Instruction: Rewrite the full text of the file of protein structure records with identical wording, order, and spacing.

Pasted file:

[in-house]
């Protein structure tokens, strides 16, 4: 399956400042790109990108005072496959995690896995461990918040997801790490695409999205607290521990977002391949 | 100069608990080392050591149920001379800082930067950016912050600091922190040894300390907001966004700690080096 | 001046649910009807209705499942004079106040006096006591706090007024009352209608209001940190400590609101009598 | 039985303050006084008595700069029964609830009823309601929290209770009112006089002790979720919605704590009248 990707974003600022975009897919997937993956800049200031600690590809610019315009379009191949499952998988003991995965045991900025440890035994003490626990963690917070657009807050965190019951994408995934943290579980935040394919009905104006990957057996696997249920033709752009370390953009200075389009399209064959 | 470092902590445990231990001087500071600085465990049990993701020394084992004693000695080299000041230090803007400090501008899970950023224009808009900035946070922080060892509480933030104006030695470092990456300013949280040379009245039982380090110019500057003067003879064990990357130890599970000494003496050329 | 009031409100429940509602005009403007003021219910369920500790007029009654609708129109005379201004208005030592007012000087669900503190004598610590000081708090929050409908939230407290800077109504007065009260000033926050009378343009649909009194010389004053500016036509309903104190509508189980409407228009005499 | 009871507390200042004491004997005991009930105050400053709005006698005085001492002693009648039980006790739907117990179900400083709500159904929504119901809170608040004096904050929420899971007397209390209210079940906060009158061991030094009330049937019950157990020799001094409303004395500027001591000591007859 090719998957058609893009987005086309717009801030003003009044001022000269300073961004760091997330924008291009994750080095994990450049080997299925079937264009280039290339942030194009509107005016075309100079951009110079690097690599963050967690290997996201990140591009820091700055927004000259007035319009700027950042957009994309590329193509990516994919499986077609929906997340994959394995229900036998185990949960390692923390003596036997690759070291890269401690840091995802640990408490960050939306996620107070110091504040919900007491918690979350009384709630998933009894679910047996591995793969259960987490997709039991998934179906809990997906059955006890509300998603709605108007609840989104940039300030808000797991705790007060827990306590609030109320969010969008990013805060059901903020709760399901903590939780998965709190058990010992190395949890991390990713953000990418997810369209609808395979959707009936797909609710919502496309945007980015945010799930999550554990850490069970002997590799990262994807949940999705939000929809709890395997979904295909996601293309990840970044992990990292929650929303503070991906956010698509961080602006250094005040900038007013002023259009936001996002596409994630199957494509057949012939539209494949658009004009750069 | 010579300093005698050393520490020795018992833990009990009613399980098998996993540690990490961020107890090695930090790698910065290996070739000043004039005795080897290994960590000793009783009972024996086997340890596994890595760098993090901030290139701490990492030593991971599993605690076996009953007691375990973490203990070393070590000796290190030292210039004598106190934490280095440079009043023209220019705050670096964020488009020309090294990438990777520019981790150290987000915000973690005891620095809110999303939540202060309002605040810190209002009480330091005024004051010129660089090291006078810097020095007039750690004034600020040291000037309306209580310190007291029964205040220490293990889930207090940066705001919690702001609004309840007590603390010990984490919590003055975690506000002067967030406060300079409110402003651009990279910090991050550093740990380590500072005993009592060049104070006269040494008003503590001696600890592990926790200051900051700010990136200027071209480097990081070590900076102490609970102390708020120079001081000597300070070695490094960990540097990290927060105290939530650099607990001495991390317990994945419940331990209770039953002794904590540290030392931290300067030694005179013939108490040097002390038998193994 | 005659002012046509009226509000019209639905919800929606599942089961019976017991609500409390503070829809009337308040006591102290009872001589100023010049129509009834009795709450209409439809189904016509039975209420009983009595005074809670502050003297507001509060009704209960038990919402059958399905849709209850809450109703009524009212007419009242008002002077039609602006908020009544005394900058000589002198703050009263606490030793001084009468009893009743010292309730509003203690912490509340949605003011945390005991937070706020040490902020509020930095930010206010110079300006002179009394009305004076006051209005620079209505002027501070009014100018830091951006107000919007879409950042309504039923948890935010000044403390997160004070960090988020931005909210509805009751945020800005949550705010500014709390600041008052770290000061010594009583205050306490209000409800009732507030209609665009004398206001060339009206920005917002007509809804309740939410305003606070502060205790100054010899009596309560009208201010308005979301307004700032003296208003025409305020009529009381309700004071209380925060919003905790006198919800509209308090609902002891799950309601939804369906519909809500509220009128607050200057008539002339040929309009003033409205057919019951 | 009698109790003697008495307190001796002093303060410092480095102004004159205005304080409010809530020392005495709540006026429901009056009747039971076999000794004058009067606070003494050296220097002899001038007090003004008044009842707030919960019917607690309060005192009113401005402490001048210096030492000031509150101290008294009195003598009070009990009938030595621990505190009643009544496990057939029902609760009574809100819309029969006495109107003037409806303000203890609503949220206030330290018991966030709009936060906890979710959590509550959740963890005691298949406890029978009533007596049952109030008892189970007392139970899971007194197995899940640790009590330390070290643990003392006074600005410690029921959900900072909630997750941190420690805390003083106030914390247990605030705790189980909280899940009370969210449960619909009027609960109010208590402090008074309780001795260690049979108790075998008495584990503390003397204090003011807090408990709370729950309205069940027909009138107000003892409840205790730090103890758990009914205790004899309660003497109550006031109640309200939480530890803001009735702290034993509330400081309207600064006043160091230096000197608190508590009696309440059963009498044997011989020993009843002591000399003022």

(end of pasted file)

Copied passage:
[in-house]
């Protein structure tokens, strides 16, 4: 399956400042790109990108005072496959995690896995461990918040997801790490695409999205607290521990977002391949 | 100069608990080392050591149920001379800082930067950016912050600091922190040894300390907001966004700690080096 | 001046649910009807209705499942004079106040006096006591706090007024009352209608209001940190400590609101009598 | 039985303050006084008595700069029964609830009823309601929290209770009112006089002790979720919605704590009248 990707974003600022975009897919997937993956800049200031600690590809610019315009379009191949499952998988003991995965045991900025440890035994003490626990963690917070657009807050965190019951994408995934943290579980935040394919009905104006990957057996696997249920033709752009370390953009200075389009399209064959 | 470092902590445990231990001087500071600085465990049990993701020394084992004693000695080299000041230090803007400090501008899970950023224009808009900035946070922080060892509480933030104006030695470092990456300013949280040379009245039982380090110019500057003067003879064990990357130890599970000494003496050329 | 009031409100429940509602005009403007003021219910369920500790007029009654609708129109005379201004208005030592007012000087669900503190004598610590000081708090929050409908939230407290800077109504007065009260000033926050009378343009649909009194010389004053500016036509309903104190509508189980409407228009005499 | 009871507390200042004491004997005991009930105050400053709005006698005085001492002693009648039980006790739907117990179900400083709500159904929504119901809170608040004096904050929420899971007397209390209210079940906060009158061991030094009330049937019950157990020799001094409303004395500027001591000591007859 090719998957058609893009987005086309717009801030003003009044001022000269300073961004760091997330924008291009994750080095994990450049080997299925079937264009280039290339942030194009509107005016075309100079951009110079690097690599963050967690290997996201990140591009820091700055927004000259007035319009700027950042957009994309590329193509990516994919499986077609929906997340994959394995229900036998185990949960390692923390003596036997690759070291890269401690840091995802640990408490960050939306996620107070110091504040919900007491918690979350009384709630998933009894679910047996591995793969259960987490997709039991998934179906809990997906059955006890509300998603709605108007609840989104940039300030808000797991705790007060827990306590609030109320969010969008990013805060059901903020709760399901903590939780998965709190058990010992190395949890991390990713953000990418997810369209609808395979959707009936797909609710919502496309945007980015945010799930999550554990850490069970002997590799990262994807949940999705939000929809709890395997979904295909996601293309990840970044992990990292929650929303503070991906956010698509961080602006250094005040900038007013002023259009936001996002596409994630199957494509057949012939539209494949658009004009750069 | 010579300093005698050393520490020795018992833990009990009613399980098998996993540690990490961020107890090695930090790698910065290996070739000043004039005795080897290994960590000793009783009972024996086997340890596994890595760098993090901030290139701490990492030593991971599993605690076996009953007691375990973490203990070393070590000796290190030292210039004598106190934490280095440079009043023209220019705050670096964020488009020309090294990438990777520019981790150290987000915000973690005891620095809110999303939540202060309002605040810190209002009480330091005024004051010129660089090291006078810097020095007039750690004034600020040291000037309306209580310190007291029964205040220490293990889930207090940066705001919690702001609004309840007590603390010990984490919590003055975690506000002067967030406060300079409110402003651009990279910090991050550093740990380590500072005993009592060049104070006269040494008003503590001696600890592990926790200051900051700010990136200027071209480097990081070590900076102490609970102390708020120079001081000597300070070695490094960990540097990290927060105290939530650099607990001495991390317990994945419940331990209770039953002794904590540290030392931290300067030694005179013939108490040097002390038998193994 | 005659002012046509009226509000019209639905919800929606599942089961019976017991609500409390503070829809009337308040006591102290009872001589100023010049129509009834009795709450209409439809189904016509039975209420009983009595005074809670502050003297507001509060009704209960038990919402059958399905849709209850809450109703009524009212007419009242008002002077039609602006908020009544005394900058000589002198703050009263606490030793001084009468009893009743010292309730509003203690912490509340949605003011945390005991937070706020040490902020509020930095930010206010110079300006002179009394009305004076006051209005620079209505002027501070009014100018830091951006107000919007879409950042309504039923948890935010000044403390997160004070960090988020931005909210509805009751945020800005949550705010500014709390600041008052770290000061010594009583205050306490209000409800009732507030209609665009004398206001060339009206920005917002007509809804309740939410305003606070502060205790100054010899009596309560009208201010308005979301307004700032003296208003025409305020009529009381309700004071209380925060919003905790006198919800509209308090609902002891799950309601939804369906519909809500509220009128607050200057008539002339040929309009003033409205057919019951 | 009698109790003697008495307190001796002093303060410092480095102004004159205005304080409010809530020392005495709540006026429901009056009747039971076999000794004058009067606070003494050296220097002899001038007090003004008044009842707030919960019917607690309060005192009113401005402490001048210096030492000031509150101290008294009195003598009070009990009938030595621990505190009643009544496990057939029902609760009574809100819309029969006495109107003037409806303000203890609503949220206030330290018991966030709009936060906890979710959590509550959740963890005691298949406890029978009533007596049952109030008892189970007392139970899971007194197995899940640790009590330390070290643990003392006074600005410690029921959900900072909630997750941190420690805390003083106030914390247990605030705790189980909280899940009370969210449960619909009027609960109010208590402090008074309780001795260690049979108790075998008495584990503390003397204090003011807090408990709370729950309205069940027909009138107000003892409840205790730090103890758990009914205790004899309660003497109550006031109640309200939480530890803001009735702290034993509330400081309207600064006043160091230096000197608190508590009696309440059963009498044997011989020993009843002591000399003022």